Today’s New York Times has a great piece by Carl Hulse that spells this out, albeit politely. He pinpoints the root of today’s dysfunction: many Republicans “hope Yes,” but “vote No.” They were constrained by incentives from voting for the debt limit hike, even though they knew it was right for the country and their party:
Most Republicans badly wanted the debt limit to be raised…They just did not want their fingerprints on it.
The implications for governing are obvious. If many lawmakers are unwilling or refuse to vote for legislation that they understand to be necessary, and even beneficial, out of fear of retribution from an empowered and outspoken wing of their party, reaching agreement on major policy like immigration becomes difficult if not impossible.
“The incentives are not aligned,” one House Republican acknowledged…Reinforcing the point about perverse incentives, House Republicans who managed to vote against a debt limit increase that they sincerely wanted to pass could be rewarded by avoiding a primary challenger fueled by the debt issue. They are also likely to earn higher ratings on conservative scorecards that severely penalize lawmakers who back a debt increase.
That’s it in a nutshell. The next place where it will come into play is immigration.
Hulse’s piece gets at the basic reality of the current situation in a way many have refused to reckon with. On many major issues, there is probably a majority consensus in Congress behind a solution. But at the same time, there are few if any solutions the Tea Party will support that can also be supported by Dems and signed into law by Obama. That’s because most accommodationist solutions — even ones that give mainstream conservatives some, but not all, of what they want — are unacceptable to the Tea Party by definition. Therefore, with many mainstream conservatives secretly willing to enter into such compromises, the only route to resolution is for GOP leaders to accept the need to cut the Tea Party loose and endure the consequences.
The debt limit hike is a unique case, because it’s something that has to happen, and raising it doesn’t require concessions from either side. Immigration reform, by contrast, requires many difficult policy compromises. It is not a “must pass.” But there is a real route to a deal, if Republicans cut loose the right, and the notion that they have the luxury of waiting is an illusion. It will only get harder next year, and the price of inaction will only grow. The question is whether GOP leaders will decide that paying that price is worse than overcoming the “perverse incentives” Hulse spells out.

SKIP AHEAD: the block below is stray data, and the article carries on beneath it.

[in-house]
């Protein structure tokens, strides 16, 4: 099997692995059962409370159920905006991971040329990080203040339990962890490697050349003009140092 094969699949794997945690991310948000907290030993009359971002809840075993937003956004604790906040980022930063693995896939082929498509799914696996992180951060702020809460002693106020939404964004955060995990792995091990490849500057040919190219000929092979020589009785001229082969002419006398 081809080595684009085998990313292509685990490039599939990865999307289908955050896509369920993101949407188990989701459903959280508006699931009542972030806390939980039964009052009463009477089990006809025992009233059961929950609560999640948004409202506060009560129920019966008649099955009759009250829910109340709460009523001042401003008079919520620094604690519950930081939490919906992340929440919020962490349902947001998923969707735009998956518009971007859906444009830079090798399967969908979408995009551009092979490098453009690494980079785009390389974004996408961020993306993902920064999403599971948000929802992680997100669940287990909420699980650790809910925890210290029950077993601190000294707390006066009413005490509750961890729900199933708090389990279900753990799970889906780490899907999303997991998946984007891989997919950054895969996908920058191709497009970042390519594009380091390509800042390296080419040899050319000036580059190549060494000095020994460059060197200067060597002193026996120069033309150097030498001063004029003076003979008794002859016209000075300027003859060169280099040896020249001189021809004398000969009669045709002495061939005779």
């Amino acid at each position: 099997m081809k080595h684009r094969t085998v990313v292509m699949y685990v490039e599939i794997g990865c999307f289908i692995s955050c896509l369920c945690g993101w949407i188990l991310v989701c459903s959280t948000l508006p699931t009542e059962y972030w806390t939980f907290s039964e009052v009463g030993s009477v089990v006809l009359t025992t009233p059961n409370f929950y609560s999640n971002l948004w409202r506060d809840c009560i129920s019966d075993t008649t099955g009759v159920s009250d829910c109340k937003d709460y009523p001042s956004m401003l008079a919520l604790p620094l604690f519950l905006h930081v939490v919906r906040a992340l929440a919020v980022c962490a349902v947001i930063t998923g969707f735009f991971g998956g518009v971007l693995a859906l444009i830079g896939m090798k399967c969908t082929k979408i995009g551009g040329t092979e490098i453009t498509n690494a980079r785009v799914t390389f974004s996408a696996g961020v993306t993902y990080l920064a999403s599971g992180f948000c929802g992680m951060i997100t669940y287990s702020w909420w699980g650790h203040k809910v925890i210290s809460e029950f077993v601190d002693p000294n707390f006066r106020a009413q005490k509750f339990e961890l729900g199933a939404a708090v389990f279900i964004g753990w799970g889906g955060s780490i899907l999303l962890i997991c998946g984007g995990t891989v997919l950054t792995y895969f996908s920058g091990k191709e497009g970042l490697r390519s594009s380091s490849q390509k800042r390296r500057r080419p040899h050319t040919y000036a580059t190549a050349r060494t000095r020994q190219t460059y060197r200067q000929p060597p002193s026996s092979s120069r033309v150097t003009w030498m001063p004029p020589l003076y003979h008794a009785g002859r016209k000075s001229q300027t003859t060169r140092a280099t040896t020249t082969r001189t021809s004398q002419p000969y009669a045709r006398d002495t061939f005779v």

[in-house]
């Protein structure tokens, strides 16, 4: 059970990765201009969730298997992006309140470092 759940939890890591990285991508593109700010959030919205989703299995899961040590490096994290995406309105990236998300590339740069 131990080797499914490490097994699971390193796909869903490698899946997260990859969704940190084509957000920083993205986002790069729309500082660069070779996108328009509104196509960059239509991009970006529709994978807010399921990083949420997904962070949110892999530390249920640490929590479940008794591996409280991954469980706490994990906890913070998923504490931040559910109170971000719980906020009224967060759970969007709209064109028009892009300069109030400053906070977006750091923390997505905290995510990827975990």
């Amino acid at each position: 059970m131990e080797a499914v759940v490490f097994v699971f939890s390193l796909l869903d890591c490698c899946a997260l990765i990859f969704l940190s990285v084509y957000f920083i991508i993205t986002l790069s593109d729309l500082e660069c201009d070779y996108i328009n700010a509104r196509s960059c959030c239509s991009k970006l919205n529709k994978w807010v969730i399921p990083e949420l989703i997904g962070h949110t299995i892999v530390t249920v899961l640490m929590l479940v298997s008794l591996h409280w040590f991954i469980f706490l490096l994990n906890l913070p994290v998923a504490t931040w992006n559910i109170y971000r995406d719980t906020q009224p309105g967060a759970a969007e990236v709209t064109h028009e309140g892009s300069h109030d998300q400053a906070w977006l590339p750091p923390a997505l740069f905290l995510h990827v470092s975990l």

* ALEX SINK LEADS IN SPECIAL ELECTION: Via Taegan Goddard, a new Tampa Bay Times poll finds Dem Alex Sink ahead of GOPer David Jolly in the special election in Florida’s 13th District, 42-35, with the voters split on Obamacare. The outcome will be widely seen as a harbinger of the political environment this fall, but whatever happens, I’d caution against reading too much into the results.
What this shows is what we’ve long known: the electorate is polarized over the ACA, but it is not a wedge against Dems. Indeed, Sink is ahead even as she’s running ads defending the law and attacking the GOP repeal stance directly.
This vote, like many before it, proved that there is a moderate governing majority in the House. It could work its will again and again if only Boehner were willing to put bills on the floor and give practical-minded Republicans a chance join with Democrats to enact them.
This proposition deserves a test on immigration reform. Supporters should be thinking about a discharge petition to force Boehner’s hand — or maybe even to allow him to do what he’s said privately he’d like to do. If a majority of House members signed it, there could be a successful vote for the immigration bill the Senate already passed.
Industry experts and insurance officials say that the reality is murkier than either party wants to admit, and that the numbers at the heart of the national political debate are largely meaningless outside Washington’s overheated environment. The determination about whether the law works from an economic standpoint will not be clear for years, when individual insurance companies are finally able to tell whether their expectations about the health of their customers — and the premiums they set for coverage — were accurate.
Keep in mind that this is coming from people who have a tremendous stake in the law over the long term. Meanwhile, Republican claims the law has already failed are about creating a favorable political narrative for 2014, but also about actively dissuading signups in order to push it towards failure.
* DEMS WON’T TAKE BACK THE HOUSE: Political scientist Alan Abramowitz explains why:
Democrats would need a very substantial lead on the pre-election generic ballot surveys, something in the vicinity of 12 to 14 points, to have a good chance of gaining the 17 House seats needed to regain control of the chamber. At this point, that appears highly unlikely — no nonpartisan poll in the past year has shown a double-digit Democratic lead on the generic ballot. Moreover, no party holding the White House has gained anywhere near 17 seats in a midterm election in the past century. It seems highly unlikely that 2014 will see such a result. On the other hand, it also appears highly unlikely that Republicans will be able to significantly increase the size of their House majority in November. Right now, the most likely outcome of the House elections would appear to be a near standoff.